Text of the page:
Alumni Thomas Sloan ’65, ’67 (Mas) and Kathy N. Waller ’80, ’83S (MBA) shared their success stories upon leaving UR and offered advice on how to prepare for the real world on Friday.

“Success has a whole range of meanings,” Dean of The College William Green said. As host of the event, he presented both Sloan and Waller with The Meliora Award for Citation Career Achievement. The program took place in Lander Auditorium with about 60 people present, consisting of both alumni and students.

Waller graduated from UR in 1980 with a B.A. in history and is currently the Chief of Internal Audit at the Coca-Cola Company.

Waller provided helpful suggestions about choosing a career path.

“I chose history because my advisor told me to choose what I love,” she said. “However, I was unsure of the foundation [it] was setting.”

Waller ended up working for financial services in McDonalds, Minute Maid and Coca-Cola. Although her major in college may have seemed unrelated to her future profession, Waller asserts that her training in history aided her success in the business world.

“History taught me how to deal with various types of people and about group dynamic,” she said.

Waller concluded by telling students to take risks and be true to themselves – she has followed the same mantra her whole life and urges students to do the same.

“It is so important to do what you love,” Waller said. “I am happy and have done just that.”

Thomas Sloan, who graduated from UR in 1965 with a masters in optics from the School of Engineering and Applied Sciences, provided an entirely different story.

Unlike Waller, Sloan came to UR with a specific plan. He knew that he wanted to study optics in order to work for and eventually take over his father’s small optics company in North Carolina.

After leaving UR, Sloan started his career working for his father.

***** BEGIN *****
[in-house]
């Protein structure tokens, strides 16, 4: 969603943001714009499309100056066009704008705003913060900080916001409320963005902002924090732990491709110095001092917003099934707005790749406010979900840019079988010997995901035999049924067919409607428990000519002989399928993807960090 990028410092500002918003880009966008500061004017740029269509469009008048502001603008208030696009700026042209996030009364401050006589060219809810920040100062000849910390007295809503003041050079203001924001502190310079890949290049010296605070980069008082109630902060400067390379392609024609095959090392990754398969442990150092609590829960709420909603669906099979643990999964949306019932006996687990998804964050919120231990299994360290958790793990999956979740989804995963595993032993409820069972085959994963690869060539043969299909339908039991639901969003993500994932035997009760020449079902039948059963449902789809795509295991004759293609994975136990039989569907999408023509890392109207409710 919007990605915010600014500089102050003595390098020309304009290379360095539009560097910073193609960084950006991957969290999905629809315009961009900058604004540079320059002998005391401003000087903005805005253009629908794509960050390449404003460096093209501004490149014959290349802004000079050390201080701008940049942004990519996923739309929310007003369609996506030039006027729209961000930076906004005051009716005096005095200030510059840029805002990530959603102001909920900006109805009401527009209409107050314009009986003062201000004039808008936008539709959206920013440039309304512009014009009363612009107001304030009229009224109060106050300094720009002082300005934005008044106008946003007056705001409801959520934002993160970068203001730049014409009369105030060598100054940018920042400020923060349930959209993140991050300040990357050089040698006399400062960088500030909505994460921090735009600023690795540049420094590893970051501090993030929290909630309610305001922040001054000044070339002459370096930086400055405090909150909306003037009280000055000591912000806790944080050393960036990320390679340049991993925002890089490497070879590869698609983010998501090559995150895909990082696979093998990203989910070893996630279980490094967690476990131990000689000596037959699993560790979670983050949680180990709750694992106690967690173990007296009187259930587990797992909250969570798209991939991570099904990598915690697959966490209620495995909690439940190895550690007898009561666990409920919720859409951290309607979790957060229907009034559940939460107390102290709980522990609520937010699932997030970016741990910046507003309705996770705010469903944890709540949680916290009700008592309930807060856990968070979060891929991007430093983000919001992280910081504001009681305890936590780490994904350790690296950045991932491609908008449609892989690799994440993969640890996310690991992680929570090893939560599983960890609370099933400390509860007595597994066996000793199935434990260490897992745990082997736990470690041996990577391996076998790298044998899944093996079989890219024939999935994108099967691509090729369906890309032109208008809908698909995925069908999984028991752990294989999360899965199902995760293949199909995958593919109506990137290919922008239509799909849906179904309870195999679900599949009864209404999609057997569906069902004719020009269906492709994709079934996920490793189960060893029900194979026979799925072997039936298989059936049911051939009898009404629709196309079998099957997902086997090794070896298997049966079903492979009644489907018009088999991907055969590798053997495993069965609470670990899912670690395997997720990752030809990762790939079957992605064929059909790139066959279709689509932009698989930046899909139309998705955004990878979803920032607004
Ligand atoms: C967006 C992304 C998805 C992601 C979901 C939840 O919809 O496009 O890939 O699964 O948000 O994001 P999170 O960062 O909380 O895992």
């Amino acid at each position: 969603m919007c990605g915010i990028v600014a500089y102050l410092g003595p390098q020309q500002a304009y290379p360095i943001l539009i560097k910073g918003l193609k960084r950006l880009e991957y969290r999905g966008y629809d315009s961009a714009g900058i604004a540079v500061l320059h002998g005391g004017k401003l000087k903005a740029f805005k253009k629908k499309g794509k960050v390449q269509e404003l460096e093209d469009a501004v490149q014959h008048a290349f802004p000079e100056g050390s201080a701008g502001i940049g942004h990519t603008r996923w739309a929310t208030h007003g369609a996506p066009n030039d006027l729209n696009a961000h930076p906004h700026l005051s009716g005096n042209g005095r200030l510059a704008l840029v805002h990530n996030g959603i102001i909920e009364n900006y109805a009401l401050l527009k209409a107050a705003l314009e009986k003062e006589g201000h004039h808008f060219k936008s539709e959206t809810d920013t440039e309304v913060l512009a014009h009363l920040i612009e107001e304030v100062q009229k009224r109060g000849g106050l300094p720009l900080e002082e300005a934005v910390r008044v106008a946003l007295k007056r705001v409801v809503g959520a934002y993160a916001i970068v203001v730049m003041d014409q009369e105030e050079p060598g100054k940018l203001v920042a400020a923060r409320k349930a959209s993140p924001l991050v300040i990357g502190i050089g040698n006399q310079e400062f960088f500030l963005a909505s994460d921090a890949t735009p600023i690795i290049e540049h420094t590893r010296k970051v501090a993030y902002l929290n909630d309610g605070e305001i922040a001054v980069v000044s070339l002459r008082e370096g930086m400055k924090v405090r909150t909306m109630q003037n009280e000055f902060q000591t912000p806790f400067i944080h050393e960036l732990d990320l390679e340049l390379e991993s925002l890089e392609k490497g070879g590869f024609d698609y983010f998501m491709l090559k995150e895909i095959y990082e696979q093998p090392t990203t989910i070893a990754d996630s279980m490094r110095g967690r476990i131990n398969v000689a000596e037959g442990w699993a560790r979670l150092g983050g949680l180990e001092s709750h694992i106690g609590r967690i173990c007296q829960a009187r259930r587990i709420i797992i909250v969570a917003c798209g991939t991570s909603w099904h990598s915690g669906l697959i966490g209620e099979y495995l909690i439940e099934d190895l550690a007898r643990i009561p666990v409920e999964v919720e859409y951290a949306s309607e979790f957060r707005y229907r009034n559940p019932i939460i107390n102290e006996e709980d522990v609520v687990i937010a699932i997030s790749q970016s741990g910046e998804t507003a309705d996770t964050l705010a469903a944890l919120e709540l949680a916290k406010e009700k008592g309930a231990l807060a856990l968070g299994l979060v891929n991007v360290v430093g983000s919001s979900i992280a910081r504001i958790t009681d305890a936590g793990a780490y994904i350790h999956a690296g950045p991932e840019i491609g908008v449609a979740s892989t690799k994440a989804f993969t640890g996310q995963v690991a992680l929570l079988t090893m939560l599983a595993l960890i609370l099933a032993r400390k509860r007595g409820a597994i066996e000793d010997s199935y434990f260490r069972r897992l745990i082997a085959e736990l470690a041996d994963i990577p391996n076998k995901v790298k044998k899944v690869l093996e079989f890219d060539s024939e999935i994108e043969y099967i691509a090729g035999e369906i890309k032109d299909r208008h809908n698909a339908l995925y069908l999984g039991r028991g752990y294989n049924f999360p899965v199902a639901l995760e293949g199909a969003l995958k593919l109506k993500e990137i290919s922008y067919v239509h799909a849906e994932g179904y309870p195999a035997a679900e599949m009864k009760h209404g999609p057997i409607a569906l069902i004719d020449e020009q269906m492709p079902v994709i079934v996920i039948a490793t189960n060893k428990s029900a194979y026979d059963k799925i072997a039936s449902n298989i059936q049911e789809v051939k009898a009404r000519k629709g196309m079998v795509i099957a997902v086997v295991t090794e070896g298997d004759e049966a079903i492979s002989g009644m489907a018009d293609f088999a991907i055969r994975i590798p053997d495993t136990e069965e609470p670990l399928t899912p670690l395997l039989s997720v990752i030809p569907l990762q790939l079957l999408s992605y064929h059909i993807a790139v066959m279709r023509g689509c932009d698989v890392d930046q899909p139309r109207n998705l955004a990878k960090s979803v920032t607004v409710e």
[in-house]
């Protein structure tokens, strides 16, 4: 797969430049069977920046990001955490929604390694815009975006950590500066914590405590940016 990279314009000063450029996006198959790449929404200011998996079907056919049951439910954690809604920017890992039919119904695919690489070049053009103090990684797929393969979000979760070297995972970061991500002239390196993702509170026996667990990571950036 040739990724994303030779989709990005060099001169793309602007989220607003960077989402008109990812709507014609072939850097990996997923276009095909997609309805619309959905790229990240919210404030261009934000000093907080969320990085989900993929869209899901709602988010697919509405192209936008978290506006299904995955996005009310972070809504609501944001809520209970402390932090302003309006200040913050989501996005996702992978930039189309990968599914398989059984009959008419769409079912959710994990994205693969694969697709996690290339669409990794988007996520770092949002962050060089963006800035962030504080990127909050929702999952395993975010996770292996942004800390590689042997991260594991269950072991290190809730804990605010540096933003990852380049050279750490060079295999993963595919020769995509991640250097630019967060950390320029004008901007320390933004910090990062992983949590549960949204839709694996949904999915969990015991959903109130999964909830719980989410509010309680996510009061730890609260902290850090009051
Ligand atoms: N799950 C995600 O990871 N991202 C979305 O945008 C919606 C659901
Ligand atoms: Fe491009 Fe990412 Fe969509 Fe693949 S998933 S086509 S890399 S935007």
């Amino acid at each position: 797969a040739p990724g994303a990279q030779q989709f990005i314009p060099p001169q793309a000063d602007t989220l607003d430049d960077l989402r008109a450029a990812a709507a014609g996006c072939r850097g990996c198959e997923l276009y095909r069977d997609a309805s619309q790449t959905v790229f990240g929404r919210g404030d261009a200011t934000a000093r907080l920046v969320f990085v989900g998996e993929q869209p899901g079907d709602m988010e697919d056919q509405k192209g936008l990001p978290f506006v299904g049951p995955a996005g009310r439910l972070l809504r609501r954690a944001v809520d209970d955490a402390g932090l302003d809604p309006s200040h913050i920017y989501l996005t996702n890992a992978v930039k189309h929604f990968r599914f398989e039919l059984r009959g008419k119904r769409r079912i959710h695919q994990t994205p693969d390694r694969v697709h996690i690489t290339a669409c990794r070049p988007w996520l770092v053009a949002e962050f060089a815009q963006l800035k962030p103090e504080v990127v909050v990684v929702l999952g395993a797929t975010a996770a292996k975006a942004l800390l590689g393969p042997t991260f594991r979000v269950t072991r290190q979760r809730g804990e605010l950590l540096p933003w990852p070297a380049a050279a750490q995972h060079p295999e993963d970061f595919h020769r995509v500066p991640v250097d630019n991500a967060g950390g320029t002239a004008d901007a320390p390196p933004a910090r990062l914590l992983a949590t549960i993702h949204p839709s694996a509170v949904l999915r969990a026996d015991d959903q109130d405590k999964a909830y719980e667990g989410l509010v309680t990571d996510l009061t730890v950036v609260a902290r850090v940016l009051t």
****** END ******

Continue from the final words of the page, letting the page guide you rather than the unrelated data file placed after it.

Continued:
He eventually took over the business and sold it to the Esselar Financial headquarters in France and consequently helped develop Esselar of America.

He is now the chairman of the company, which is one of the leading corporations in glasses and optics production in the United States.

According to Sloan, patience and efficiency are both essential means for advancement in the working world.

“There are no shortcuts for hard work,” he said. “I’ve found that people get impatient and want to succeed too quickly, but you have to build your foundations for success. I spent 30 years forming the family business.”

Continuing, he said, “I think we have to put students in an environment where they are being challenged to be innovative. It can be nurtured at school, but maybe not learned.”

It appears that an important step in encouraging students to become innovative starts with bringing in such outstanding alumni to speak.

“I thought the speeches were extremely interesting,” freshman Jonathan Brand said. “Waller had great points on innovation. I came to the event in order to see Sloan because I am interested in engineering and optics.”

Hearing success stories first- hand often sparks a flame in students that motivates them to strive to go far in life.

“I liked what Sloan said about success,” sophomore Ravi Gupta said. “You can’t cut corners and not everyone realizes it. Hearing it from someone so successful is really inspirational.”

Permutt can be reached at spermutt@campustimes.org.



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